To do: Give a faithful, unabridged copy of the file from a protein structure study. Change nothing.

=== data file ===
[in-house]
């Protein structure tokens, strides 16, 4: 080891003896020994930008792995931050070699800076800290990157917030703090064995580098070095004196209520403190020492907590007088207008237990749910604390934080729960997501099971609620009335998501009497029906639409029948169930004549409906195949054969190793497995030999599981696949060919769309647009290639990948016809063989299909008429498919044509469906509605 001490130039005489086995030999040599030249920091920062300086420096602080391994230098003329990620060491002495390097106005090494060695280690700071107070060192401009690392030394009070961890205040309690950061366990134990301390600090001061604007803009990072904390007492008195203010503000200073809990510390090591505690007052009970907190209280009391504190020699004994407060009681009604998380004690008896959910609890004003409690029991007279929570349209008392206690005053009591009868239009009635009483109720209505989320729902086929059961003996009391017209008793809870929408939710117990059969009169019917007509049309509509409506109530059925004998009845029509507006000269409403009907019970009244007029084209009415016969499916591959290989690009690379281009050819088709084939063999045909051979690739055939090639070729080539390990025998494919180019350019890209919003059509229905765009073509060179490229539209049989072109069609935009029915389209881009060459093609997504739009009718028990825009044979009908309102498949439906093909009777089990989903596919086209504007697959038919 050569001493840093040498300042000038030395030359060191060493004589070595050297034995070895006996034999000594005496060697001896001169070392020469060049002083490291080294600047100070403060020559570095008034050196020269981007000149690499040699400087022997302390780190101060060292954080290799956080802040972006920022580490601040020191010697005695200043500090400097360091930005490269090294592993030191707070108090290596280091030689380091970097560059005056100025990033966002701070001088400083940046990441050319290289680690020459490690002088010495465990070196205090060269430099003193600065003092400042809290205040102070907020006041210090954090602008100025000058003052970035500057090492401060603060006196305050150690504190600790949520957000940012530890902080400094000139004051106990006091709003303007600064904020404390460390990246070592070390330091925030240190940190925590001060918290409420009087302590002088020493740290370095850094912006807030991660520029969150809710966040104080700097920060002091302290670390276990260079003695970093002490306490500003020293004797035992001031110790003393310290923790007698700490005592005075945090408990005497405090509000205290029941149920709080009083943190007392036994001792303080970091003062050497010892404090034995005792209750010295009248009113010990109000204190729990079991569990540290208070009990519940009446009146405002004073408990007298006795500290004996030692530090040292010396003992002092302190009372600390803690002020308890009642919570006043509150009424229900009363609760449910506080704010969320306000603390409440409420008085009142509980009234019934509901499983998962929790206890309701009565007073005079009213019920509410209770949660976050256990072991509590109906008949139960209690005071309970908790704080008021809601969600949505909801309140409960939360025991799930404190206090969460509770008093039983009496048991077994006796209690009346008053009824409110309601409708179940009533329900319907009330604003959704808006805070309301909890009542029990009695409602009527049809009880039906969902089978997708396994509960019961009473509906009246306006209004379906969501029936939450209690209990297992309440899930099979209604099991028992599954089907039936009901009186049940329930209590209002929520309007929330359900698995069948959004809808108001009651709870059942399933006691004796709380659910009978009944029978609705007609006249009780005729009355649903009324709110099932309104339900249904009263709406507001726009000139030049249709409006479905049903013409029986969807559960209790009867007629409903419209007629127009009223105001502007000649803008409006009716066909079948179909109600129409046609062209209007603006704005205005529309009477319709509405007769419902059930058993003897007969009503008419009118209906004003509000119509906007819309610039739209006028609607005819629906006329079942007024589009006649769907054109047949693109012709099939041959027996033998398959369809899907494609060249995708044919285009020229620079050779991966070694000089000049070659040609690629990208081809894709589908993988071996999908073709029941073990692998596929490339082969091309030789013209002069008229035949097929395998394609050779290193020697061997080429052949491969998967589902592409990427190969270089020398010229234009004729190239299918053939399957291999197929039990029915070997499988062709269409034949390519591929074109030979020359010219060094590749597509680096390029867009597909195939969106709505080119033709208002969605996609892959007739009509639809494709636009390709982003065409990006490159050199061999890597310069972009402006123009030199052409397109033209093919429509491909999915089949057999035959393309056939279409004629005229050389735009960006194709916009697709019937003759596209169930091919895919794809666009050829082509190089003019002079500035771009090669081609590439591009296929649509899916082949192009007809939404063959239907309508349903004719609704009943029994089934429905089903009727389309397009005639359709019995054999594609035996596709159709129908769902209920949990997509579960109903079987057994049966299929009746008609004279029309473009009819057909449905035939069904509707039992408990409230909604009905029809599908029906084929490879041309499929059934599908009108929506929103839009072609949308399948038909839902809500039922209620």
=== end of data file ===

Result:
[in-house]
């Protein structure tokens, strides 16, 4: 080891003896020994930008792995931050070699800076800290990157917030703090064995580098070095004196209520403190020492907590007088207008237990749910604390934080729960997501099971609620009335998501009497029906639409029948169930004549409906195949054969190793497995030999599981696949060919769309647009290639990948016809063989299909008429498919044509469906509605 001490130039005489086995030999040599030249920091920062300086420096602080391994230098003329990620060491002495390097106005090494060695280690700071107070060192401009690392030394009070961890205040309690950061366990134990301390600090001061604007803009990072904390007492008195203010503000200073809990510390090591505690007052009970907190209280009391504190020699004994407060009681009604998380004690008896959910609890004003409690029991007279929570349209008392206690005053009591009868239009009635009483109720209505989320729902086929059961003996009391017209008793809870929408939710117990059969009169019917007509049309509509409506109530059925004998009845029509507006000269409403009907019970009244007029084209009415016969499916591959290989690009690379281009050819088709084939063999045909051979690739055939090639070729080539390990025998494919180019350019890209919003059509229905765009073509060179490229539209049989072109069609935009029915389209881009060459093609997504739009009718028990825009044979009908309102498949439906093909009777089990989903596919086209504007697959038919 050569001493840093040498300042000038030395030359060191060493004589070595050297034995070895006996034999000594005496060697001896001169070392020469060049002083490291080294600047100070403060020559570095008034050196020269981007000149690499040699400087022997302390780190101060060292954080290799956080802040972006920022580490601040020191010697005695200043500090400097360091930005490269090294592993030191707070108090290596280091030689380091970097560059005056100025990033966002701070001088400083940046990441050319290289680690020459490690002088010495465990070196205090060269430099003193600065003092400042809290205040102070907020006041210090954090602008100025000058003052970035500057090492401060603060006196305050150690504190600790949520957000940012530890902080400094000139004051106990006091709003303007600064904020404390460390990246070592070390330091925030240190940190925590001060918290409420009087302590002088020493740290370095850094912006807030991660520029969150809710966040104080700097920060002091302290670390276990260079003695970093002490306490500003020293004797035992001031110790003393310290923790007698700490005592005075945090408990005497405090509000205290029941149920709080009083943190007392036994001792303080970091003062050497010892404090034995005792209750010295009248009113010990109000204190729990079991569990540290208070009990519940009446009146405002004073408990007298006795500290004996030692530090040292010396003992002092302190009372600390803690002020308890009642919570006043509150009424229900009363609760449910506080704010969320306000603390409440409420008085009142509980009234019934509901499983998962929790206890309701009565007073005079009213019920509410209770949660976050256990072991509590109906008949139960209690005071309970908790704080008021809601969600949505909801309140409960939360025991799930404190206090969460509770008093039983009496048991077994006796209690009346008053009824409110309601409708179940009533329900319907009330604003959704808006805070309301909890009542029990009695409602009527049809009880039906969902089978997708396994509960019961009473509906009246306006209004379906969501029936939450209690209990297992309440899930099979209604099991028992599954089907039936009901009186049940329930209590209002929520309007929330359900698995069948959004809808108001009651709870059942399933006691004796709380659910009978009944029978609705007609006249009780005729009355649903009324709110099932309104339900249904009263709406507001726009000139030049249709409006479905049903013409029986969807559960209790009867007629409903419209007629127009009223105001502007000649803008409006009716066909079948179909109600129409046609062209209007603006704005205005529309009477319709509405007769419902059930058993003897007969009503008419009118209906004003509000119509906007819309610039739209006028609607005819629906006329079942007024589009006649769907054109047949693109012709099939041959027996033998398959369809899907494609060249995708044919285009020229620079050779991966070694000089000049070659040609690629990208081809894709589908993988071996999908073709029941073990692998596929490339082969091309030789013209002069008229035949097929395998394609050779290193020697061997080429052949491969998967589902592409990427190969270089020398010229234009004729190239299918053939399957291999197929039990029915070997499988062709269409034949390519591929074109030979020359010219060094590749597509680096390029867009597909195939969106709505080119033709208002969605996609892959007739009509639809494709636009390709982003065409990006490159050199061999890597310069972009402006123009030199052409397109033209093919429509491909999915089949057999035959393309056939279409004629005229050389735009960006194709916009697709019937003759596209169930091919895919794809666009050829082509190089003019002079500035771009090669081609590439591009296929649509899916082949192009007809939404063959239907309508349903004719609704009943029994089934429905089903009727389309397009005639359709019995054999594609035996596709159709129908769902209920949990997509579960109903079987057994049966299929009746008609004279029309473009009819057909449905035939069904509707039992408990409230909604009905029809599908029906084929490879041309499929059934599908009108929506929103839009072609949308399948038909839902809500039922209620």